A guest post by Ken
The Ocoee River is not a place for beginners. It has a powerful and unforgiving current with large obstacles purposefully placed to instill fear and excitement. Recently I experienced both.
It doesn’t help that we put in and immediately experience a class four rapid called “grumpy”. I think I would have preferred it to be called something a little tamer like “Sneezy” or “Doc”.
I have done this annual trip four or five times before and every time I do it, I promise myself that this will be the last.
As I stare at the first set of rapids thoughts and questions raced. “What have I got myself in to?” “I’m too old for this.” “How much river will I drink this year?” These doubts rattled around inside my rafting helmet and only served to make me a little more anxious.
It’s not that I am new to paddling. I grew up canoing and more recently have taken to kayaking (thanks Tom & Jake). But this is the Ocoee. It is to be respected. It was the site for the 1996 Atlanta Summer Games (whitewater slalom event).
The students with me grinned ear to ear. They seem genuinely excited to be doing this. I forced a smile and tighten my life jacket.
What was it that they knew that I didn’t? Did they not know how big the rocks were, how powerful the current was or how much water can be drank in mere seconds? I am quite certain they were aware of all of these facts.
Then it dawned on me. I was only thinking about myself. I thought my life was in my hands. I knew I did not have nearly enough experience or skill to successfully navigate this aquatic ordeal.
If I were in charge of the boat we were all doomed.
Thankfully I was not the one in charge. There was another who would be interpreting the flow of the river and barking orders to help us safely navigate the hazards. Stan “the man” was his name. He had twenty-two years experience leading groups down the Ocoee River. Stan was not only our guide but the Trip Leader as well. He commanded all the boats that day.
Once I was able to transfer my reliance off myself and onto Stan, I was free to enjoy the day. Suddenly, rapids that had looked menacing now were inviting. There was still a healthy sense of fear, but I knew as long as I listened to my guide and did my part, our boat would be fine.
There were spills along the way, but Stan kept a cool head and we safely made it down the river.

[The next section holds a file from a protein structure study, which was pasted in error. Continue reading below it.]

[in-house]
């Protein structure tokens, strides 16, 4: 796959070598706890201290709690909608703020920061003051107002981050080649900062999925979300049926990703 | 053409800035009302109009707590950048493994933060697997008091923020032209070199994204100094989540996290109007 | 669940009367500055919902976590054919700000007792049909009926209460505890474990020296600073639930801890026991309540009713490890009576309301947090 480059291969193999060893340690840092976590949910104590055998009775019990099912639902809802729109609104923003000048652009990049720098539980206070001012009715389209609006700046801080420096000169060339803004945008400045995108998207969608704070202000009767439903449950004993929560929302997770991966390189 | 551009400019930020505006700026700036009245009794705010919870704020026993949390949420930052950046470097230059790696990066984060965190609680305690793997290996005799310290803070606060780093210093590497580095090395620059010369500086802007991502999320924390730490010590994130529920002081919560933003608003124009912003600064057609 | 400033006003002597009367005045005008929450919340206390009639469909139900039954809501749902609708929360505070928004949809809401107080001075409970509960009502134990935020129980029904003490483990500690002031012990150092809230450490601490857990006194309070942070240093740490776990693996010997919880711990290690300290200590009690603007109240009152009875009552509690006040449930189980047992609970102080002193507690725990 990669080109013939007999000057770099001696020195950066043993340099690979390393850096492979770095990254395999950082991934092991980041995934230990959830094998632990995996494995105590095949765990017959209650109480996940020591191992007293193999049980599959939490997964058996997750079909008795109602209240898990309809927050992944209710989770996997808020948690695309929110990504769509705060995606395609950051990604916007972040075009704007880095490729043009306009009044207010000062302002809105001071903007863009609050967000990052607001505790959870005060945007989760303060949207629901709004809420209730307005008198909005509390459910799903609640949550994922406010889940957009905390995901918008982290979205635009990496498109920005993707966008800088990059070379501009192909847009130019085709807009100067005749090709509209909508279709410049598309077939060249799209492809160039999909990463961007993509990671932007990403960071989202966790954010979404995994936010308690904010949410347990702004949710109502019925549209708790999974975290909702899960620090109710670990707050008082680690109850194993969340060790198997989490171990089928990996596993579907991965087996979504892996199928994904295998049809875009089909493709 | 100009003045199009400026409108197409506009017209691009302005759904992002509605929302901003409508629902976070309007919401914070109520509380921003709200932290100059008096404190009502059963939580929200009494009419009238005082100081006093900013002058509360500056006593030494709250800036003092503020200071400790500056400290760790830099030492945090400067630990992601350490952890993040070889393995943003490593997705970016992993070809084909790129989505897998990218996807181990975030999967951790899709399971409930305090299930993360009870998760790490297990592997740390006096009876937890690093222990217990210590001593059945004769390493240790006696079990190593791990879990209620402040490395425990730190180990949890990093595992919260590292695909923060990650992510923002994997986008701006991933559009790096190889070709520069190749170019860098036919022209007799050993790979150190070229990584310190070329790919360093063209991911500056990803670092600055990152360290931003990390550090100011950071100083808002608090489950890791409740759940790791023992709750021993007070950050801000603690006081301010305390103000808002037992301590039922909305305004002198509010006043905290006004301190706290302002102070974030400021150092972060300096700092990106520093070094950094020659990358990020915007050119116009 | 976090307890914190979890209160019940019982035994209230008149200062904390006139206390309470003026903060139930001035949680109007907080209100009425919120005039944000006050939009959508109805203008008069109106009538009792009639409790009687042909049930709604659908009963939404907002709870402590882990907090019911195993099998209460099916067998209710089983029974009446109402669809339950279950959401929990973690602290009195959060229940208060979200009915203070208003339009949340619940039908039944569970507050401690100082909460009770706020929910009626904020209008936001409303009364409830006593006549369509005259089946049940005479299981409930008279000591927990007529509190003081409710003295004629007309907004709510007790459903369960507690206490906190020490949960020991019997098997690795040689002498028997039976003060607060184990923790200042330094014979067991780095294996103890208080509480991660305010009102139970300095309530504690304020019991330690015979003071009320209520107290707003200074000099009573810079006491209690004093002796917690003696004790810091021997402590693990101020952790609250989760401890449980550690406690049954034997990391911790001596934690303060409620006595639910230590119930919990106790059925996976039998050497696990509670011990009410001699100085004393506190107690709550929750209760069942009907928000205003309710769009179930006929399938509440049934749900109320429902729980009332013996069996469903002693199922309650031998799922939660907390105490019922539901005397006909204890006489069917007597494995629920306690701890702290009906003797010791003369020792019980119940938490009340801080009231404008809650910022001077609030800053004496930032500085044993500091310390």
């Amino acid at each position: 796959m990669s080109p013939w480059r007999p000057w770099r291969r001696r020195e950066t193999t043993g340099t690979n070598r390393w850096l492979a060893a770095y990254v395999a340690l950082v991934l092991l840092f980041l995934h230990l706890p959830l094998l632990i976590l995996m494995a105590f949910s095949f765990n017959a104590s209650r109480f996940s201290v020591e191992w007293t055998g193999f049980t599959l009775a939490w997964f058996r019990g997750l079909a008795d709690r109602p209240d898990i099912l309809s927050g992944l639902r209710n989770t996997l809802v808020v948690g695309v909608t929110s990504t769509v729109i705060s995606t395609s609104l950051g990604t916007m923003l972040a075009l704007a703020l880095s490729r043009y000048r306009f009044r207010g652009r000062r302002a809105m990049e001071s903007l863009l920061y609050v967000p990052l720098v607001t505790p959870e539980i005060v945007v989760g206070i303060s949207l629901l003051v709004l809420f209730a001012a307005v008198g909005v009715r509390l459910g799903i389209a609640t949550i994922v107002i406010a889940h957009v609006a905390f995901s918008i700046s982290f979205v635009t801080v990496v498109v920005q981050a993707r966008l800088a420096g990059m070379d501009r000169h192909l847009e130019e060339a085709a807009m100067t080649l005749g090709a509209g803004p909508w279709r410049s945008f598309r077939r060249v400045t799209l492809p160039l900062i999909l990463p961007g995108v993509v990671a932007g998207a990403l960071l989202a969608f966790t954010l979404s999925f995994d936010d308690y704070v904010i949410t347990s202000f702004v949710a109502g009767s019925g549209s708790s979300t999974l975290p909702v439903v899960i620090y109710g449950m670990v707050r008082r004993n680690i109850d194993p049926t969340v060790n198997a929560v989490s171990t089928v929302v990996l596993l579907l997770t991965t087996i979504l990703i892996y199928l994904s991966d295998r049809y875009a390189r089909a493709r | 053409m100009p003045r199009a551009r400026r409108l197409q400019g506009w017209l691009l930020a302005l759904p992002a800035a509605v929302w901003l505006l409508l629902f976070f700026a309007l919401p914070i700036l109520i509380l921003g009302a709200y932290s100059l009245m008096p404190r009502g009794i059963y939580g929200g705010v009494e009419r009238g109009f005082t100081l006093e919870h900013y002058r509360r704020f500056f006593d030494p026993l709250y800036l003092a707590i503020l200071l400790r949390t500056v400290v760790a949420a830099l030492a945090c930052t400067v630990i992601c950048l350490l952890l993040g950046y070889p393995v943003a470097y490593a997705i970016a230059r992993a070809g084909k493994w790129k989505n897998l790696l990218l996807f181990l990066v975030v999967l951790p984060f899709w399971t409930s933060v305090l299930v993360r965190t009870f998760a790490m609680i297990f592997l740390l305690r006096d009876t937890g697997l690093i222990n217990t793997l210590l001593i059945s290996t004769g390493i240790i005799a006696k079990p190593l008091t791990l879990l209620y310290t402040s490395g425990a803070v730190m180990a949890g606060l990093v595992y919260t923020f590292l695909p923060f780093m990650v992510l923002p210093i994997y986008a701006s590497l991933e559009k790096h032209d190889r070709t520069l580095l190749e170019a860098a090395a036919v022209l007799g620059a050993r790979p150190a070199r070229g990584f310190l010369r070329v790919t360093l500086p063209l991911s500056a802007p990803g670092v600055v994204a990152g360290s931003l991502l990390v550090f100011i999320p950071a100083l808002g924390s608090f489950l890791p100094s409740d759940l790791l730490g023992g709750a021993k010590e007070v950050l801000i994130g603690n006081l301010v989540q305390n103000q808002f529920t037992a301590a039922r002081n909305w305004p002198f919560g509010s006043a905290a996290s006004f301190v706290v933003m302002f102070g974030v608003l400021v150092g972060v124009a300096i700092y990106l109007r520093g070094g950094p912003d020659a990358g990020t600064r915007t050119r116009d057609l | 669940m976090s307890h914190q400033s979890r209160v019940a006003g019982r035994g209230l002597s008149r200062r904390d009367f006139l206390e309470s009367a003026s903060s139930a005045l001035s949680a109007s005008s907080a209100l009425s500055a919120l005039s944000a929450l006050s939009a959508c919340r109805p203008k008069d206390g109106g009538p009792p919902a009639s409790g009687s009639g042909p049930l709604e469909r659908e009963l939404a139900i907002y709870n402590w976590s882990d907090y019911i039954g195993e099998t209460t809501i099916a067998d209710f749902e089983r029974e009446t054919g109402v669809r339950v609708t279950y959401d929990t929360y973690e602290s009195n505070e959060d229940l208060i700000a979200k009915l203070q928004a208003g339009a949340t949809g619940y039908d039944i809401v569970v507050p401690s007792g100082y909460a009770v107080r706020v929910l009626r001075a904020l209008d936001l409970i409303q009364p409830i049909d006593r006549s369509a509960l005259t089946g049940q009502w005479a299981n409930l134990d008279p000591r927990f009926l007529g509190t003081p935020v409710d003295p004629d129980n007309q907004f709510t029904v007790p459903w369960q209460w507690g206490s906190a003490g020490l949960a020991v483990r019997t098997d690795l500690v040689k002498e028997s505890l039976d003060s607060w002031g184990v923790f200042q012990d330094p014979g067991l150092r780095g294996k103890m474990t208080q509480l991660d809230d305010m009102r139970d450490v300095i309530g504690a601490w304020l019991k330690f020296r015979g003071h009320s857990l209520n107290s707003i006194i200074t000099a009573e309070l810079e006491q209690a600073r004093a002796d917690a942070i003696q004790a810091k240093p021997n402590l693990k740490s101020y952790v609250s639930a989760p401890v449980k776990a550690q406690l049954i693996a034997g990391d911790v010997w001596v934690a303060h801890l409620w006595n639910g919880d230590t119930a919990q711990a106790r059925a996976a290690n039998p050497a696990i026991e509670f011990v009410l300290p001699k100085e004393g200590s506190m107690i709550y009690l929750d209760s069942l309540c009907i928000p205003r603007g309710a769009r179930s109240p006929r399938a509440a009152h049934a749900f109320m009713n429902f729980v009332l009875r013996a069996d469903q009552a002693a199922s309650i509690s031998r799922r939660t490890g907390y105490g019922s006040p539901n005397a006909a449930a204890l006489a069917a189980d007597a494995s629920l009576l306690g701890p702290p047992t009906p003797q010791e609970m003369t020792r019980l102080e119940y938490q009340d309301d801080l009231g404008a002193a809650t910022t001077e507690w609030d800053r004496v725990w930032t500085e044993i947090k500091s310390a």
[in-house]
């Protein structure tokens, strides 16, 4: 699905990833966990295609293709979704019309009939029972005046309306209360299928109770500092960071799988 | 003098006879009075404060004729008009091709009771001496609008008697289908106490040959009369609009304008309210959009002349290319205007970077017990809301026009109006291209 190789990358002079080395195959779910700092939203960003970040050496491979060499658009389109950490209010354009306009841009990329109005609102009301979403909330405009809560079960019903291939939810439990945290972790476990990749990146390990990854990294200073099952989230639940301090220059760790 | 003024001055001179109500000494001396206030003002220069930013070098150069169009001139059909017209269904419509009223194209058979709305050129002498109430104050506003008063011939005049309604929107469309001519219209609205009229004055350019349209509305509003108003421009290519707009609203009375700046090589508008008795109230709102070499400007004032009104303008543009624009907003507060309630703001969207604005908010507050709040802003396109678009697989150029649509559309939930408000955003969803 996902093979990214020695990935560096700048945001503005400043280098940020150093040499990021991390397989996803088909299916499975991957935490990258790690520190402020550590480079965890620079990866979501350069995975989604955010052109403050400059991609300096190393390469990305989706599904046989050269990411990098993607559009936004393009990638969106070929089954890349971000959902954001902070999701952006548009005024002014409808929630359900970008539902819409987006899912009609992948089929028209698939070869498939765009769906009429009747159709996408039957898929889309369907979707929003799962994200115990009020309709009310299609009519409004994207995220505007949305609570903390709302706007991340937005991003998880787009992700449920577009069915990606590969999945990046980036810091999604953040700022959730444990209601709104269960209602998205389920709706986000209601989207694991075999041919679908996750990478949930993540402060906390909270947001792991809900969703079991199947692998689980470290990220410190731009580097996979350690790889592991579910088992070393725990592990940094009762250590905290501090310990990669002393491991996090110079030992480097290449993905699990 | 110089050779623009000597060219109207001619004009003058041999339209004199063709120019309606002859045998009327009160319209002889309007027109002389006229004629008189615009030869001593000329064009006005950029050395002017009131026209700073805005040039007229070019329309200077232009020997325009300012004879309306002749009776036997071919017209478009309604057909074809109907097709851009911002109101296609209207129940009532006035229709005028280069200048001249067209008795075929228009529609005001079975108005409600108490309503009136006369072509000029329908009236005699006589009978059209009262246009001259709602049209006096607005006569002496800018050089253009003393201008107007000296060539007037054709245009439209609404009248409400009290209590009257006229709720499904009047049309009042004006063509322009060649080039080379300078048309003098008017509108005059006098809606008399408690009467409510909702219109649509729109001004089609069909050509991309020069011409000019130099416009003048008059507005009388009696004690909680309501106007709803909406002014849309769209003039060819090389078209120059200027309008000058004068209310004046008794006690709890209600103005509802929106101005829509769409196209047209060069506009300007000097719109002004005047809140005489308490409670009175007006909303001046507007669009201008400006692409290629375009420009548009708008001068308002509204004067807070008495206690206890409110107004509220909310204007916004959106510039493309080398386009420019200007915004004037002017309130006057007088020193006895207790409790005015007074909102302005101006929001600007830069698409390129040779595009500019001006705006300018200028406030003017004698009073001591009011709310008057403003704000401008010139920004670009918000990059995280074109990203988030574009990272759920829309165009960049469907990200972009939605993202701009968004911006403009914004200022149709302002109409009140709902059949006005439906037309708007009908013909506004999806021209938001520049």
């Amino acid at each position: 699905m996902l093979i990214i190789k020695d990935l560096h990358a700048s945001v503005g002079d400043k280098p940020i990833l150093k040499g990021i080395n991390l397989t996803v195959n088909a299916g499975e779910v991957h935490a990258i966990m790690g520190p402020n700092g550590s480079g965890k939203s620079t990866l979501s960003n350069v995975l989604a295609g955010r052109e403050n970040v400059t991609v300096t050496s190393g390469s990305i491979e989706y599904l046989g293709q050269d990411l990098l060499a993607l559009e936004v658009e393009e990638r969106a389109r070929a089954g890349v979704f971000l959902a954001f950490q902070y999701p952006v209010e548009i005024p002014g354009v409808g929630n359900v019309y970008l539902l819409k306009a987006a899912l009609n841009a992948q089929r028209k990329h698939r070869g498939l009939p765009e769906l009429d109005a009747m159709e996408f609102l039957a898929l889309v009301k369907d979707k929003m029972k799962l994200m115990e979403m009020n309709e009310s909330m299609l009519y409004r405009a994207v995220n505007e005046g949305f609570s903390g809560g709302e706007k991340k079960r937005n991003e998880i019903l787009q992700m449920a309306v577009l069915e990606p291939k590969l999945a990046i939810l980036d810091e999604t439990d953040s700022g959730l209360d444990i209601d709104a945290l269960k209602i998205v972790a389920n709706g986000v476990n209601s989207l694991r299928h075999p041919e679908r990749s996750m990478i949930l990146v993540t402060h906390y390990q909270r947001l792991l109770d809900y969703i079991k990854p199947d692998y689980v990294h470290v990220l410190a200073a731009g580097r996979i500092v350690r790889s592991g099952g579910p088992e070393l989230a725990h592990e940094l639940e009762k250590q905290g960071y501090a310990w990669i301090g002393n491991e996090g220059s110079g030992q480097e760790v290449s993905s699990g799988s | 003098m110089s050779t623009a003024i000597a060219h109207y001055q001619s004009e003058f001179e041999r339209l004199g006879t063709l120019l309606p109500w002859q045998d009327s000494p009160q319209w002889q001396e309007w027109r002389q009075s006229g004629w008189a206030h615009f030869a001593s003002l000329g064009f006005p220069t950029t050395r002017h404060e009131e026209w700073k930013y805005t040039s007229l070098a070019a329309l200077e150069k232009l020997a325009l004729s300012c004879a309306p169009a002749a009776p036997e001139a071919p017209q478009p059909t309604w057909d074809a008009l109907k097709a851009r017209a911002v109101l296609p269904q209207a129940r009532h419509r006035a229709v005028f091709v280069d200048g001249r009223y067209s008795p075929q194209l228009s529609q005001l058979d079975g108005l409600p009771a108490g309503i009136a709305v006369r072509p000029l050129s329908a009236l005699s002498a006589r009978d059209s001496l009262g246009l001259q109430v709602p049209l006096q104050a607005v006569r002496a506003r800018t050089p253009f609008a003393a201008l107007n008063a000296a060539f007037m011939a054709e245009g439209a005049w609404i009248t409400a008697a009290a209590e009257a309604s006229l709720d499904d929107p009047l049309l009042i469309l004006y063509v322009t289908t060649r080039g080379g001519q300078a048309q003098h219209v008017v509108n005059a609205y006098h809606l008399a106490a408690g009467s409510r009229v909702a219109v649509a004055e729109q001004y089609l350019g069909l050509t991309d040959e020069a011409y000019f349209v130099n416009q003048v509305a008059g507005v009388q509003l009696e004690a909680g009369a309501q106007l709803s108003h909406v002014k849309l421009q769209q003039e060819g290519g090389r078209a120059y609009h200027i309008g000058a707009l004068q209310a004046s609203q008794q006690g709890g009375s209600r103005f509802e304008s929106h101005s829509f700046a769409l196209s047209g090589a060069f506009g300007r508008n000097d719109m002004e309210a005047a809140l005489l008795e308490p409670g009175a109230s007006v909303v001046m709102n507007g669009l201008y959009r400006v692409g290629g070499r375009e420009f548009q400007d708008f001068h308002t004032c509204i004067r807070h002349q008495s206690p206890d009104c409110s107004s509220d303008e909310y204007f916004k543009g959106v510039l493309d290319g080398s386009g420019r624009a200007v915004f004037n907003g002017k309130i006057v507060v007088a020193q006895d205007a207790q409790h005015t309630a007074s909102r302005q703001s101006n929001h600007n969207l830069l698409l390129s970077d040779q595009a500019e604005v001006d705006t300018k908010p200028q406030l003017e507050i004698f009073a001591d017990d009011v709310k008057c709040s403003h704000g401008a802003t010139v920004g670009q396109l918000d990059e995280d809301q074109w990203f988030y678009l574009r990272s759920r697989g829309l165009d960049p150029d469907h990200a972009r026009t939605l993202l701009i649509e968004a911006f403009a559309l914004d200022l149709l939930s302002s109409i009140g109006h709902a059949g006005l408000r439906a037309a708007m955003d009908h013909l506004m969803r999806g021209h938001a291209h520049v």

Later as I reflected on how happy I was to be alive, I also thought about how the rafting experience was much like my life. When I think everything rests on my shoulders, fear and anxiety start to take over. But when I realize that there is someone greater than me who is in control and who has been through far worst, I can relax and trust in Him.
God is in control. He knows what the future holds and He has promised to be with me. There are still scary times or things that seem unfair or out of control, but none of those things catch God off guard.
It might have been coincidental, but the final set of rapids we did that day was nick-named “hell hole”. Even after experiencing the mighty Ocoee for over an hour, they took my breath away. But interestingly enough, immediately following “hell hole”, the river widened and it grew calm. There on the other side of the river we would safely pull out boats out onto shore.
Perhaps that’s how life is meant to be. God prepares us for some of our greatest challenges so that we will learn to trust Him. And after going through all that this world has to throw at us, we experience the calm. We land on the far shore and have great stories to share.
One of the things that I look forward to after this life is sitting down and hearing the stories. I am certain of this: the greatest stories will come from those who risked it all and trusted in a loving God. On that day, I want to have a story or two to tell about how God used me in spite of my fears.